Ghana Autos Report Q3 2012
- ID: 2137529
- May 2012
- Region: Ghana
- 35 Pages
- Business Monitor International
Ghana Autos Report provides industry professionals and strategists, corporate analysts, auto associations, government departments and regulatory bodies with independent forecasts and competitive intelligence on Ghana's automotive industry.
The first signs of BMI's view that the Ghanaian economy will enjoy stellar economic growth over the medium term, propelled by the nascent oil & gas sector, were visible in data released for 2011, which showed GDP growth of 16.8% in Q311 and 16.0% in Q411. For the autos sector, this translated into light vehicle sales of 9,177 units, according to data reported by Renault. This year-on-year (y-o-y) growth of 43% surpassed even our own upbeat projection of 30% growth, based on the sector's impressive expansion to date. Despite the country's small size, Ghana's autos market has grown rapidly in recent years owing to economic growth and a developing middle class.
We expect this momentum to be sustained in 2012, when our Africa team's forecast for GDP growth of 7.9% should contribute to 28% growth in vehicle sales, to 11,774 units. In addition to increasing personal spending power, we believe government-led schemes, such as re-equipping the police force with new vehicles, will also bolster sales. However, there are risks of macroeconomic instability stemming from burgeoning oil revenues and the December 2012 election. With annual growth in GDP per capita unlikely to fall below double-digits over the next five years, taking the figure from US$1,565 in 2011 to US$2,876 by the end of our forecast period in 2016, we expect vehicle sales to be a beneficiary.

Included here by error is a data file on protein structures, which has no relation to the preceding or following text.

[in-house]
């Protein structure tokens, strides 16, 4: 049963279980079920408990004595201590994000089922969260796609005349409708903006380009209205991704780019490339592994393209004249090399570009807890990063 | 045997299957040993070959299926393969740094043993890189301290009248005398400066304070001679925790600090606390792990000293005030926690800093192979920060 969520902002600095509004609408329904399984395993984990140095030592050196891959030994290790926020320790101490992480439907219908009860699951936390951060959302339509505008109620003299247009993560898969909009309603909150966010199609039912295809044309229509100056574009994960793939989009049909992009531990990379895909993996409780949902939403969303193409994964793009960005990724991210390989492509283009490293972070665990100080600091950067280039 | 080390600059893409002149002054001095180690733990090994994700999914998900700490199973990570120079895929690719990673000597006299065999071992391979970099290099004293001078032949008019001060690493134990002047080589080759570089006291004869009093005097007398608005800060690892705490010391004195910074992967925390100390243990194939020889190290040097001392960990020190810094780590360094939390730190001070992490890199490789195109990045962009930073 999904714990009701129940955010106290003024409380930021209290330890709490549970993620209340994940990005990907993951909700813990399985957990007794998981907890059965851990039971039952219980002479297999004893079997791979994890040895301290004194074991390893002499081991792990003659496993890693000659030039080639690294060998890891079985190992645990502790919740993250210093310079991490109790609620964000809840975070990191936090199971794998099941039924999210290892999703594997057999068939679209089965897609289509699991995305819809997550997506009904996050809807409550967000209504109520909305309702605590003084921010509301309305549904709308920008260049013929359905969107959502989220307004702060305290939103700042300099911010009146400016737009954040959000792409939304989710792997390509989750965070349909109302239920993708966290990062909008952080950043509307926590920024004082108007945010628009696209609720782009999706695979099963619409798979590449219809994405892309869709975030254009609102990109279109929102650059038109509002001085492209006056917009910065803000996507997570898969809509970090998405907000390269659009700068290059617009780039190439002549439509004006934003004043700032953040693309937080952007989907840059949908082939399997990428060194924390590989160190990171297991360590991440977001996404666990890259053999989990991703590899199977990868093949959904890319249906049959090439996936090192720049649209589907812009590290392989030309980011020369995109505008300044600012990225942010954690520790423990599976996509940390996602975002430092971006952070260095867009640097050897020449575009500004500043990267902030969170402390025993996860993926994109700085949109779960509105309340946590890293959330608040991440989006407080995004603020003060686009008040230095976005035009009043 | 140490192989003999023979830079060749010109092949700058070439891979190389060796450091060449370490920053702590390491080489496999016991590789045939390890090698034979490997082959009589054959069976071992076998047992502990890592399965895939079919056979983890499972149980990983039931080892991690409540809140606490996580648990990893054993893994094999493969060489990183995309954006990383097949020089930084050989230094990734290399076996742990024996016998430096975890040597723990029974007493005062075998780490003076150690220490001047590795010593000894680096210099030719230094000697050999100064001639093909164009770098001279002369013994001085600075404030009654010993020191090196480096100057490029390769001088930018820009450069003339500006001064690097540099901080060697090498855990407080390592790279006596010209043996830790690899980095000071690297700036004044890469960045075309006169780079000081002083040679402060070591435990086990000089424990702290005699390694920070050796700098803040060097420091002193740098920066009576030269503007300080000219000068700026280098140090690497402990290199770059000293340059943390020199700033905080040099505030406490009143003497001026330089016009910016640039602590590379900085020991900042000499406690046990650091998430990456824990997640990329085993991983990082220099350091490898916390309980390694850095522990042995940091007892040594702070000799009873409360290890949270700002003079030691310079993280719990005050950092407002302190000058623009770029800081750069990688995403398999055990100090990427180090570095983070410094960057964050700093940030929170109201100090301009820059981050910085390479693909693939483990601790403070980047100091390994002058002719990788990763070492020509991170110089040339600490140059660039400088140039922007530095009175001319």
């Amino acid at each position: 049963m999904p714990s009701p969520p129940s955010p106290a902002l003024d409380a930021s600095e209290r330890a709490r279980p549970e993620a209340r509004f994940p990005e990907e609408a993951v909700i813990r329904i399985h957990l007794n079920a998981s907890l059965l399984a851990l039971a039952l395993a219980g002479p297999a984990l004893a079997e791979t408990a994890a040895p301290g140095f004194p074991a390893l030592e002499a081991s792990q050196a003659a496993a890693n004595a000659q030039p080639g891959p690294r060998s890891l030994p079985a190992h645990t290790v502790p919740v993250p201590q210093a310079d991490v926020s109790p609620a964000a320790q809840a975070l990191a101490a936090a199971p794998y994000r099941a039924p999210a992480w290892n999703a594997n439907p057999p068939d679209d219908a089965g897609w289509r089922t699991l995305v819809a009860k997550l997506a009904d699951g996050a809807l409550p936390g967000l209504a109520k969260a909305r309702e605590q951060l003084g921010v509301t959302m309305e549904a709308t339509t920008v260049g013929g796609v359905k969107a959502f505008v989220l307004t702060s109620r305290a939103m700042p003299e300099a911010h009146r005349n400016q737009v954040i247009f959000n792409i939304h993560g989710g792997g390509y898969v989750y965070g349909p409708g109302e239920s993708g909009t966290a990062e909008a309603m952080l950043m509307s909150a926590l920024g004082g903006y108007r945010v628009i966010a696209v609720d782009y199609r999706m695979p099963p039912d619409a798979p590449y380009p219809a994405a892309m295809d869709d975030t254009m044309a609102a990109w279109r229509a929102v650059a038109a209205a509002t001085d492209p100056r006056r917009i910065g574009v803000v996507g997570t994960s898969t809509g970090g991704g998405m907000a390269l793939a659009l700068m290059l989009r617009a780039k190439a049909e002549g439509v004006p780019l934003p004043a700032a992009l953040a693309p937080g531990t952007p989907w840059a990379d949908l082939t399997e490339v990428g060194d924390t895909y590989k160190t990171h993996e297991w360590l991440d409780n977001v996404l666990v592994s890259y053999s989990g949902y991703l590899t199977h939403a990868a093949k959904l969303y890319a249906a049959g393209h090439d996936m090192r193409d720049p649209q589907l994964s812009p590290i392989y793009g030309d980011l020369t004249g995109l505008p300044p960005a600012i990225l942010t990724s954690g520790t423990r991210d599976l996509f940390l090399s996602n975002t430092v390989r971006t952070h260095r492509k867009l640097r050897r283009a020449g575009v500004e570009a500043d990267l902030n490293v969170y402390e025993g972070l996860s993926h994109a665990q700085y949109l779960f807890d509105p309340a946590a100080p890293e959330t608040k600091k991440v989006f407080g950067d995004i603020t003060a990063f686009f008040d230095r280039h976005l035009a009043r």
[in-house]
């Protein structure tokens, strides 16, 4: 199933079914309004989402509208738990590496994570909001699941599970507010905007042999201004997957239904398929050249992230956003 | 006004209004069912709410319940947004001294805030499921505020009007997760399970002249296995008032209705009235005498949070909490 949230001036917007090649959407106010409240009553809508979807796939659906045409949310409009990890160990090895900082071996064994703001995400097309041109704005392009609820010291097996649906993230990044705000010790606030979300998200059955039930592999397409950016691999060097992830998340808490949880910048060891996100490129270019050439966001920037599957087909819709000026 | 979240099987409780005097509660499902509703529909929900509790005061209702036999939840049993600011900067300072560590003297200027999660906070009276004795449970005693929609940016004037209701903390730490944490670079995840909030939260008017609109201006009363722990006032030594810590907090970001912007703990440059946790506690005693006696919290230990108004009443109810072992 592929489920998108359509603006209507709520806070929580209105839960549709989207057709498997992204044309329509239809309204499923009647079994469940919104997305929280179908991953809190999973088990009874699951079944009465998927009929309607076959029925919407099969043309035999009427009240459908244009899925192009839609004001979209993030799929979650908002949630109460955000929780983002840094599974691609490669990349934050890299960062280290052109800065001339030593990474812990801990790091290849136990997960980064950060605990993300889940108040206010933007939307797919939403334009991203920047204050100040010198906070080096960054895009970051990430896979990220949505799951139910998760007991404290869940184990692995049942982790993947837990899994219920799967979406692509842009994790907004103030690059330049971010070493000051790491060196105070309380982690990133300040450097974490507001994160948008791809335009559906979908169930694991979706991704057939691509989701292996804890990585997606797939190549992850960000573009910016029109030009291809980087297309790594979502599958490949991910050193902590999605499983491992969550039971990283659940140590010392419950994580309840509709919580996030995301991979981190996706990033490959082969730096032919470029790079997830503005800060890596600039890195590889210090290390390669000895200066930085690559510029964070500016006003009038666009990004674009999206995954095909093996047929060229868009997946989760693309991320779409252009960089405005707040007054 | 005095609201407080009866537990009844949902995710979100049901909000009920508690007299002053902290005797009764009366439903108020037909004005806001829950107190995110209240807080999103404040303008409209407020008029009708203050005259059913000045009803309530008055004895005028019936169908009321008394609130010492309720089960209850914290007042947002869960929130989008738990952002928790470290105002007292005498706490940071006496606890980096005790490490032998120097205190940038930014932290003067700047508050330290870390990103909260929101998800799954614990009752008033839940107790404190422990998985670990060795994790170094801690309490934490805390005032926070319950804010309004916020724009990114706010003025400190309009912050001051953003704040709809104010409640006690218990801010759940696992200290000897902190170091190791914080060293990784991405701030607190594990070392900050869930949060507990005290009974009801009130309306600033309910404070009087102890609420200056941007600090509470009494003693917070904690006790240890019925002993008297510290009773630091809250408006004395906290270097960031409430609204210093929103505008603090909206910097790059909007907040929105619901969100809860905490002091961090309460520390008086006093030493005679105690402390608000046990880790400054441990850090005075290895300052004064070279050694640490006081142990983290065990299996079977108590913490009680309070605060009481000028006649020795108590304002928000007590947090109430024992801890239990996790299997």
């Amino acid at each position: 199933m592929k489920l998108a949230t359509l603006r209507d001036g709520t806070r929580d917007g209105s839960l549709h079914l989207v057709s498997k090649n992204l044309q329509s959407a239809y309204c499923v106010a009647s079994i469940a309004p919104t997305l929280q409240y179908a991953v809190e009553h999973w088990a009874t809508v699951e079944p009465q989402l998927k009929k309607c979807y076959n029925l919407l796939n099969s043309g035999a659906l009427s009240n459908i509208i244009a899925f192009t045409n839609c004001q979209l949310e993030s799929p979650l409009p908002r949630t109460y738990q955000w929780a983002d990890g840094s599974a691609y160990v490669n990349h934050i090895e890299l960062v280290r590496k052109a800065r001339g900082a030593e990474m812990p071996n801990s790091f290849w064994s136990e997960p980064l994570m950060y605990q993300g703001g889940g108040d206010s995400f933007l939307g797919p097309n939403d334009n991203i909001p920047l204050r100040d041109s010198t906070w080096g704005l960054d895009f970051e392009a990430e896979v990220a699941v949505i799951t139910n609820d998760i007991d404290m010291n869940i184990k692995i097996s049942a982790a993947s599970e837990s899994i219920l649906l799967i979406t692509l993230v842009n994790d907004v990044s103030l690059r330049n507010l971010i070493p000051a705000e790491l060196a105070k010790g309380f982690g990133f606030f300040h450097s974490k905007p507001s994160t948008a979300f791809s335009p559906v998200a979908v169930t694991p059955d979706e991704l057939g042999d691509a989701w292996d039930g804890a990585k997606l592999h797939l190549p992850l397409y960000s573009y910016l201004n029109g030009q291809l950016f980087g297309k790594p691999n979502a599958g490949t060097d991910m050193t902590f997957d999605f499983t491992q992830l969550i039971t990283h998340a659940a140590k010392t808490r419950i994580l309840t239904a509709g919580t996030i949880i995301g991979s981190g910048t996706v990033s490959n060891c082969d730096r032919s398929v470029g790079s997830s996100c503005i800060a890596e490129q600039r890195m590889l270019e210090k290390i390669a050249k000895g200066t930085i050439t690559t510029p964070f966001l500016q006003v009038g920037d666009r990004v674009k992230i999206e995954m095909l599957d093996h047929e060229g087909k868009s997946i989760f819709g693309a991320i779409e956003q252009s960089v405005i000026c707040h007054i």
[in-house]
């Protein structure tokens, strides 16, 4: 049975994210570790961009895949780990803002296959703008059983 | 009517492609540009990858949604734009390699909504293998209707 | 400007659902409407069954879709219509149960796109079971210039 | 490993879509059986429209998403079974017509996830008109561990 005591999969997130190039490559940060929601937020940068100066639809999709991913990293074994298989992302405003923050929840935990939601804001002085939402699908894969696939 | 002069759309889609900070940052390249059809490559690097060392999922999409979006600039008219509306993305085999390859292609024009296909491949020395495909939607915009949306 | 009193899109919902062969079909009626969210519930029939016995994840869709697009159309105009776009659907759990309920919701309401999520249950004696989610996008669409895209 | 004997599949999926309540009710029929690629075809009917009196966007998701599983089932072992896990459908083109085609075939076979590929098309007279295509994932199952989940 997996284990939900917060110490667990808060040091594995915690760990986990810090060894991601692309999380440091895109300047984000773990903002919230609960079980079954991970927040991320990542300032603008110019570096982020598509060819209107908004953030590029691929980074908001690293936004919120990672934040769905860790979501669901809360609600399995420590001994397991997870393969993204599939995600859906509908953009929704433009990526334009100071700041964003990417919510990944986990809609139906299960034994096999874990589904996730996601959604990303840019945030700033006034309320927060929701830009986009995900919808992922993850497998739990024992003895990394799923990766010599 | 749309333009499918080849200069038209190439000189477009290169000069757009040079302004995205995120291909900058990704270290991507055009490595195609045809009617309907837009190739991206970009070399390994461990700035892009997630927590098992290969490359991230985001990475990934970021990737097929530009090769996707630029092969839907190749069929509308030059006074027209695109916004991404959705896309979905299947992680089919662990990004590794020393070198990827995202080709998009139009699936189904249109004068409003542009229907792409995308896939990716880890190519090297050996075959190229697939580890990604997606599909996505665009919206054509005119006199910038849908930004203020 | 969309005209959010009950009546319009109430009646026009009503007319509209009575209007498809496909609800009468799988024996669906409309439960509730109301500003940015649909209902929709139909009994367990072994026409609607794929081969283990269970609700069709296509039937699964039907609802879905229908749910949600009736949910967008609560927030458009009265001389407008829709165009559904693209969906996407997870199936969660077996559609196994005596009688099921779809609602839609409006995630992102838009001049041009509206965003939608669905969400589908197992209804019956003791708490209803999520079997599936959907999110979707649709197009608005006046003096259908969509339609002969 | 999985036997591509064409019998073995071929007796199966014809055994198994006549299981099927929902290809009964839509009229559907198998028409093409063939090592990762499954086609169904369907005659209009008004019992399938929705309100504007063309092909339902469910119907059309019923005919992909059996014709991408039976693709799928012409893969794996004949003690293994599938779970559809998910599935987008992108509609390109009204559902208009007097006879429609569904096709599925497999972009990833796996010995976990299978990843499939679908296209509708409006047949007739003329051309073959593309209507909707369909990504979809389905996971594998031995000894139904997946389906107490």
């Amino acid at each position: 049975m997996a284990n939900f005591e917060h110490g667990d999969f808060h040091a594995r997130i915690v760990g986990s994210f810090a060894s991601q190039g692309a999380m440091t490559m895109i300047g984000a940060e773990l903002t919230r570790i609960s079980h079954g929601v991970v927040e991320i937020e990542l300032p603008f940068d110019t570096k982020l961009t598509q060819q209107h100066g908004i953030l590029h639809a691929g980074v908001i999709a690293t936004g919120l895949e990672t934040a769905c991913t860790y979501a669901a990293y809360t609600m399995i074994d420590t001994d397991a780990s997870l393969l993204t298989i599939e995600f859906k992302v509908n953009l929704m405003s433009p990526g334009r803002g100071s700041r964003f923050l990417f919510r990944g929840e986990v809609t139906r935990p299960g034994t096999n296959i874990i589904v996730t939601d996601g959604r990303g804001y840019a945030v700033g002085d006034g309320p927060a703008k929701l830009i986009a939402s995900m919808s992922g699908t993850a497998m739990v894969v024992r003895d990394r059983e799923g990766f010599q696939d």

There are other signs of development elsewhere in the industry. Hyundai Motor announced in February 2012 it would open a technical training centre aimed at preparing young students for jobs in the automotive repair business. The company will invest US$700,000, in conjunction with KOICA and PLAN Korea, with completion of the centre slated for July 2012.
The training centre will take 300 students in its first year, with successful trainees being offered jobs in Hyundai repair centres. The Ghana facility will be the first of several in Africa and Asia, which Hyundai is planning to build in a continuous cycle, according to press reports. Although Ghana does not have a vehicle production industry as yet, the centre is aimed at giving local people a grounding in the industry and making the sector more localised. SHOW LESS READ MORE >
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